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(Almost) Everybody loves a winner

If you think the folks here in DC are up in arms about Gilbert Arenas being left off the EC All-Stars in favor of Rip Hamilton, think again. Perhaps they were withholding their rage until after David Stern named Jermaine O'Neal's injury replacement (rumored to be Arenas), but for the most part, sentiments on sports talk radio here are similar to those of Michael Lee of the Washington Post, who recently wrote the following:

Hamilton isn't scoring like Gilbert Arenas or Michael Redd but it's not like he can't. He is averaging a career-high 22 points and he is doing it in the more efficient manner than his shooting guard competitors, with fewer attempts (17.5) and more connections (50.1 percent). Of course, Hamilton also has the luxury of not having to carry a team on a nightly basis, but how can the leading scorer on the league's best team get slighted? C'mon.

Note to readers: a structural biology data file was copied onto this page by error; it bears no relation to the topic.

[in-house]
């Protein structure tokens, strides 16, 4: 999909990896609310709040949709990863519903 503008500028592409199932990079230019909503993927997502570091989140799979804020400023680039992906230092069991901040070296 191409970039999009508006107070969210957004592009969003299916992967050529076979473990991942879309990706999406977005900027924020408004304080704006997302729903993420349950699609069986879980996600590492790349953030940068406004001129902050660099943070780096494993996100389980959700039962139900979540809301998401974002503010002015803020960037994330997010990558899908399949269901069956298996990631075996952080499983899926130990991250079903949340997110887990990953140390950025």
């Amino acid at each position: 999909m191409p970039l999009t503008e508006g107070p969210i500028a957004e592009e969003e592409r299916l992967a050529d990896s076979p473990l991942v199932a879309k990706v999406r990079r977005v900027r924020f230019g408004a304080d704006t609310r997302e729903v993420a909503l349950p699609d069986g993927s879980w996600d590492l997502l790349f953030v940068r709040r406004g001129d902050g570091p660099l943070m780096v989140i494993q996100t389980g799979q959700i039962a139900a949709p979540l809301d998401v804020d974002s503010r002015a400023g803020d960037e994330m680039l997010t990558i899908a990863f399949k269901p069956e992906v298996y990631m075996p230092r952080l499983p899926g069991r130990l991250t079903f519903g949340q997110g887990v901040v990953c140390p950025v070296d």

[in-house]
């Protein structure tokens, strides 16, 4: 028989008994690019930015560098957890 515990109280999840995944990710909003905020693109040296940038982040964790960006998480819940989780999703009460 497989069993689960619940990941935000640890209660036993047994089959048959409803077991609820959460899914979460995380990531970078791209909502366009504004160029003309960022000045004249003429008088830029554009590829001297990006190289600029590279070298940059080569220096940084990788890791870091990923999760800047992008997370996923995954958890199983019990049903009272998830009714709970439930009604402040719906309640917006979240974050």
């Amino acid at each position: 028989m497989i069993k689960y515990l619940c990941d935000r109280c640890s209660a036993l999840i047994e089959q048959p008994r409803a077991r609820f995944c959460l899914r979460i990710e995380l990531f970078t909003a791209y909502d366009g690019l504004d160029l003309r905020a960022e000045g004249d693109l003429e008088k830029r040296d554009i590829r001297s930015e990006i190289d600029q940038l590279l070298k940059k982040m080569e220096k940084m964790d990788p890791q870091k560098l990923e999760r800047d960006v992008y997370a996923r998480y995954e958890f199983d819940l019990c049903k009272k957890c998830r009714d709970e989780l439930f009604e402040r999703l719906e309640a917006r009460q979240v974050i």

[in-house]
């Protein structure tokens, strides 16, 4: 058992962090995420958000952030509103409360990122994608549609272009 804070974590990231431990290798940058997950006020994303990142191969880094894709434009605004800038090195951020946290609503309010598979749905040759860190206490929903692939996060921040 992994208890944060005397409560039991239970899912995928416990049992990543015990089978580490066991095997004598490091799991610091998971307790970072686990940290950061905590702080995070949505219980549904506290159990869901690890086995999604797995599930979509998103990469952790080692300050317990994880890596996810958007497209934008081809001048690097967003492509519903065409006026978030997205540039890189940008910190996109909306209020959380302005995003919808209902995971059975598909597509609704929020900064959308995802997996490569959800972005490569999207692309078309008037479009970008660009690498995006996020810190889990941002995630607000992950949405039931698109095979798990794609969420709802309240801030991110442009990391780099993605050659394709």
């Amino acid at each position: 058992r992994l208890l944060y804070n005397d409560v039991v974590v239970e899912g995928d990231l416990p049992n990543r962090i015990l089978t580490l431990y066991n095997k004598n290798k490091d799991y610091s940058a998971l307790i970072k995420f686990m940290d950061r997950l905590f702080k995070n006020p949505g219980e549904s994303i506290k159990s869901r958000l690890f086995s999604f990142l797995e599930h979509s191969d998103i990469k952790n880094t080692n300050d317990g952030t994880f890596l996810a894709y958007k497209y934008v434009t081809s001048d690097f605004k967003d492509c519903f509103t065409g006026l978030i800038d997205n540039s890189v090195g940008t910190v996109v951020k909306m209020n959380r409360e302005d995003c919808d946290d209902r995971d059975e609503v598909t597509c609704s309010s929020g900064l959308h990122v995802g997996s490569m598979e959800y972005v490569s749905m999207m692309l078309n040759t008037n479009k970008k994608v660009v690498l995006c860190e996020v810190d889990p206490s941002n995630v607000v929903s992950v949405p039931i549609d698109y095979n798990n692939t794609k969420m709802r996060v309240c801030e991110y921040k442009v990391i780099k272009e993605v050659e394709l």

There seems to be an (almost) prevailing sense--as Jeff Van Gundy mentioned last week--that winning teams should be celebrated and rewarded at the All-Star game. Here's a sampling of what others nationally are saying about the Pistons' four (and in reading this, try to spot the square peg):

Tim Legler, ESPN: Pistons forward Rasheed Wallace made it on the East team. He's the one player not on my original picks whose selection I don't have a problem with. The Pistons are having a dream season.

Tony Mejia, CBS Sportsline: Rasheed Wallace is a great talent, but when you face the Pistons, he's not the guy you have to fear. You play Orlando, and the first player you think of, in just his second year, is Howard. Heck, Washington's Antawn Jamison and Philadelphia's Chris Webber deserve to be there more than Wallace does, but the coaches making the choices were overzealous rather than reasonable.

Marty Burns, Sports Illustrated: [On Rasheed Wallace] Don't hold his reputation against him. He's a 6-11 low-post scorer who also defends and shoots the 3-pointer (39 percent this season). Chris Bosh and Dwight Howard might put up bigger numbers, but 'Sheed's versatility and experience give him the edge.

Best Players Not Always on Best Team [Washington Post]
Daily Dime [ESPN]
Sad Truth: If an All-Star doesn't fit, somebody must sit [CBS Sportsline]
Embarrassment of riches [Sports Illustrated]